A country garden design is really and truly what it says on the tin. It is based very much on the dynamics of the countryside from which it is derived. That being said, like the cottage garden, you don’t have to live in the country to make yourself a country garden. I’ve seen small and large country style gardens deep in urban areas, and I’ve been present when many of them were born!

Rough stonewalls and timber fences embody the essence of the country garden. The overall mood is unsophisticated, perhaps rather unkempt, with a mosaic of colour. Beneath the apparent randomness there should be a strong framework controlling and unifying the whole effort.

A country garden showing tree, vegetables and an upturned horse cart.

Often the trees and shrubs in the wider landscape are repeated or echoed in this kind of garden. You can often find hedges consisting of White-thorn and Black-thorn which provide secure enclosure, and in the case of the Black-thorn (Prunus Spinosa), fruit that can be used to make delicious sloe gin for the long winter evenings.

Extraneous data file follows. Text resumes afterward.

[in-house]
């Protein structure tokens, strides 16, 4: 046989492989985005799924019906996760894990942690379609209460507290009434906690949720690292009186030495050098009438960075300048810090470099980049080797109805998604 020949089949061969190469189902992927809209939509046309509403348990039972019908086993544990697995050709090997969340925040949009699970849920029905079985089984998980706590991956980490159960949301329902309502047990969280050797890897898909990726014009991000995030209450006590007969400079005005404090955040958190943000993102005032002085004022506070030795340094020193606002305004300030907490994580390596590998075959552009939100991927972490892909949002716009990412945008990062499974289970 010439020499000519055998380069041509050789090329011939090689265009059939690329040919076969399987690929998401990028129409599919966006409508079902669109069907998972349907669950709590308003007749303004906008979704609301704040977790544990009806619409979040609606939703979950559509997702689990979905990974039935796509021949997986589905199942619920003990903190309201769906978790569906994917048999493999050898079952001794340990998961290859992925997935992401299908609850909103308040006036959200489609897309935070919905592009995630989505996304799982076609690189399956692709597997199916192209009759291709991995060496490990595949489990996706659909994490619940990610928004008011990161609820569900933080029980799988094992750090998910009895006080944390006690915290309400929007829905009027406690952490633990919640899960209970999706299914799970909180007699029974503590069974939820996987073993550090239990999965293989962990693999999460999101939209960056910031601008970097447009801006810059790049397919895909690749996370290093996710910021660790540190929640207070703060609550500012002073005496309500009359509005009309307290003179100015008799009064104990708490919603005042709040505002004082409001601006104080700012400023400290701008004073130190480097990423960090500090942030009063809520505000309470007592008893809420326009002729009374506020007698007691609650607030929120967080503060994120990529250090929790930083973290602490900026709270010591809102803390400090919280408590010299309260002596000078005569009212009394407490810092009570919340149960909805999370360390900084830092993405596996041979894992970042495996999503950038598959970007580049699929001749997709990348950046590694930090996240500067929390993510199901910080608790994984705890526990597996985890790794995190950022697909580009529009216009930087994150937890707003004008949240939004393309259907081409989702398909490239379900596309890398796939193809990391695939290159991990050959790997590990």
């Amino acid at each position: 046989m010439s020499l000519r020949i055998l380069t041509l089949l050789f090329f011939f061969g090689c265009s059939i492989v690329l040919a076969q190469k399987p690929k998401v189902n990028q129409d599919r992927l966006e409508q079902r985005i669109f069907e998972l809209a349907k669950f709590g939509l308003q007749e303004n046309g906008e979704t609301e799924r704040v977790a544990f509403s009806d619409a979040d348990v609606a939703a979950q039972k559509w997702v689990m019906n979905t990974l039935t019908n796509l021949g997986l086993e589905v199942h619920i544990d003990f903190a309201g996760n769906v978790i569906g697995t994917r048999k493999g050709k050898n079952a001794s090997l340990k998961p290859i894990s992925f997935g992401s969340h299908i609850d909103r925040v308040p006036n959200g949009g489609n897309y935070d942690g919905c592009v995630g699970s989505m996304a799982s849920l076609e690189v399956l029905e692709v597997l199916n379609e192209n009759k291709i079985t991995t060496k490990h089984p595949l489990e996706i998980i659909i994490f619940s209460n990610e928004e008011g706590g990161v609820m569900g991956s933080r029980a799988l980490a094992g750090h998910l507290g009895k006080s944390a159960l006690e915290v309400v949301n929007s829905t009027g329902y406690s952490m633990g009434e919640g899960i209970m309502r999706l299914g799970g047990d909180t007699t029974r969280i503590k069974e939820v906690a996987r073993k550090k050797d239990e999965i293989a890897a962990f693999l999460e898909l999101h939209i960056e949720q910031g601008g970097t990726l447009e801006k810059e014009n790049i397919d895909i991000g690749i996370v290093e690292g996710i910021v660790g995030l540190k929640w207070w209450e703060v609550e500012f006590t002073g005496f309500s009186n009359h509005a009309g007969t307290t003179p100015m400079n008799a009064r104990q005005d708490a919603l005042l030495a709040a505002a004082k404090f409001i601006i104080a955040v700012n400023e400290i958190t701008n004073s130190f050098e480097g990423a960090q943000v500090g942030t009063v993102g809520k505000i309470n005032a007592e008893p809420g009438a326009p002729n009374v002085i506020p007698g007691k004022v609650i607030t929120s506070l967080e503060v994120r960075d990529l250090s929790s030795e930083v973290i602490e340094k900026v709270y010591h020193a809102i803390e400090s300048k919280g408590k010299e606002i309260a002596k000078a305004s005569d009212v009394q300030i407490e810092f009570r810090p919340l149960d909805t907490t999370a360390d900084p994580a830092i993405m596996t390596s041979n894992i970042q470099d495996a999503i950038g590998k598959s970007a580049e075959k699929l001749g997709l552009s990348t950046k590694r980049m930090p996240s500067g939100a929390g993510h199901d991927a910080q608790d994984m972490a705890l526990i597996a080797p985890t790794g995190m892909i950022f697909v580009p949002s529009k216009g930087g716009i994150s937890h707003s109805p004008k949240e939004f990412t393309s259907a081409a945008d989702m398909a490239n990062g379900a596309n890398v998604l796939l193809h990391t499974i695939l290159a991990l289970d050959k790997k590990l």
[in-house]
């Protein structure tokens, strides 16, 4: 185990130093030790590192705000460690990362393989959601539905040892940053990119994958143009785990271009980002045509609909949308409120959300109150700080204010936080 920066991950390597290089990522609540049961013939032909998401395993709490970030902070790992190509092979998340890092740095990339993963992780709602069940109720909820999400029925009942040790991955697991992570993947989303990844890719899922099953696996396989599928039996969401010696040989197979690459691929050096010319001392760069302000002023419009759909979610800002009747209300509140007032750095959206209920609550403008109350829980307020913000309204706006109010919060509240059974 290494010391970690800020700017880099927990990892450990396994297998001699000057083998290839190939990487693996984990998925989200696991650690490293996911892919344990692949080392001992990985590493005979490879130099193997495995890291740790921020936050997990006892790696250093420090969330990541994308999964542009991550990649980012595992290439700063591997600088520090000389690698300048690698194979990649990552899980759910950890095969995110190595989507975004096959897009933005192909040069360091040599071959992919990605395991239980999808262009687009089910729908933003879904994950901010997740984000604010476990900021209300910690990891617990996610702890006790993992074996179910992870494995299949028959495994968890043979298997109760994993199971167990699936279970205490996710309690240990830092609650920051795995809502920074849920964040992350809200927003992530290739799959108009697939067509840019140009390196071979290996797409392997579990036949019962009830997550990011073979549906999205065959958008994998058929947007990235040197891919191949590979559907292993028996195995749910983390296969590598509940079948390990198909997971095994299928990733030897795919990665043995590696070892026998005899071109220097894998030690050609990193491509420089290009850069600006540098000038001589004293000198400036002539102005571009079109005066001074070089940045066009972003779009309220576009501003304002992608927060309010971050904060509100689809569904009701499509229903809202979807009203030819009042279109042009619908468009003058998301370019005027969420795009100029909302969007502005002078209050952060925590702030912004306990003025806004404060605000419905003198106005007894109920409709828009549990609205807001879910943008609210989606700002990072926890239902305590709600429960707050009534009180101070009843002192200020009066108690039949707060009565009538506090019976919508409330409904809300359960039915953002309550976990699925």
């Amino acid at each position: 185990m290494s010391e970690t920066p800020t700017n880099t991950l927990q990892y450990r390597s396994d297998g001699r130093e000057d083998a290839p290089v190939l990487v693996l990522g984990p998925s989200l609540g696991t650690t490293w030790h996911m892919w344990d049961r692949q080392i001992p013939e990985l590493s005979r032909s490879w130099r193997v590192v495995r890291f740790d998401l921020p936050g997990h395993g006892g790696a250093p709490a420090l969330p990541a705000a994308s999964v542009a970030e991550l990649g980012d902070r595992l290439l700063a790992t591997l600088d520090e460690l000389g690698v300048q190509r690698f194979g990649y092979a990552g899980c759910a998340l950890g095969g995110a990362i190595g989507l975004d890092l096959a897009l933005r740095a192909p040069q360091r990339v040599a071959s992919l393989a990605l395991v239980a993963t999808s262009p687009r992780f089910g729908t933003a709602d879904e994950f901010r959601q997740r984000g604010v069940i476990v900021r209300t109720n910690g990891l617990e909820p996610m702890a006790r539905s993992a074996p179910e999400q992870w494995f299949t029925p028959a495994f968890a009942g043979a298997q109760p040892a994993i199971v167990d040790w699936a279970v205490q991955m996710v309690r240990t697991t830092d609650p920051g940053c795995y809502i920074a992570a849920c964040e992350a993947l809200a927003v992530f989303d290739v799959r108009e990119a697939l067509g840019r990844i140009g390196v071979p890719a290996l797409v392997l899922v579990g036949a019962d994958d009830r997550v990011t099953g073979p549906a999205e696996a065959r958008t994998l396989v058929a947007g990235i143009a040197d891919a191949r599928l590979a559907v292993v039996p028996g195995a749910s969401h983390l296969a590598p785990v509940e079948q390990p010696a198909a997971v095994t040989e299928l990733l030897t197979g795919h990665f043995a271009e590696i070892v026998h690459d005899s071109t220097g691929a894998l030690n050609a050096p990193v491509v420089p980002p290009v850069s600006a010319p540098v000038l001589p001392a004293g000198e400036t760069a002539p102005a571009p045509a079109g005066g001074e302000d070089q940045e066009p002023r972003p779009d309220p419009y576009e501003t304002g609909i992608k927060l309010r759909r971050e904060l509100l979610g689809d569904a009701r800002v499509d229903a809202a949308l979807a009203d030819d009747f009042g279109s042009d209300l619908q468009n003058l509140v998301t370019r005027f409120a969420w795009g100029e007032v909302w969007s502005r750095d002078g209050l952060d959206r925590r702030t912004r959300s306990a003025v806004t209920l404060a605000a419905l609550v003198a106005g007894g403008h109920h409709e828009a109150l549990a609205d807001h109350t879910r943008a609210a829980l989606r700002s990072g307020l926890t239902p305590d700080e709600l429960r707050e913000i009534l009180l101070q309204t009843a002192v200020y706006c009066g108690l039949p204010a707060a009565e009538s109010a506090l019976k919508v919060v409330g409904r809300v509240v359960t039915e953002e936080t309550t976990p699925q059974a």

This type of garden usually contains a large quantity of herbaceous planting as well as culinary herbs and a vegetable patch. It is usually very functional as well as providing a vast display of colour and variety. You will sometimes find that there is no clear distinction between areas that are decorative and those that provide food, although it is probably better for you to make you country garden in way that allows you to see the amenity part from inside your house.

The colour and texture of key ingredients such as walls and fencing echo those of the house and the landscape from which the garden has evolved. This garden may even open onto woodland, farmland or may be near the sea. Allowing that the country garden is usually much more successful if it is firmly based on the landscape within which it is set, you are free to experiment.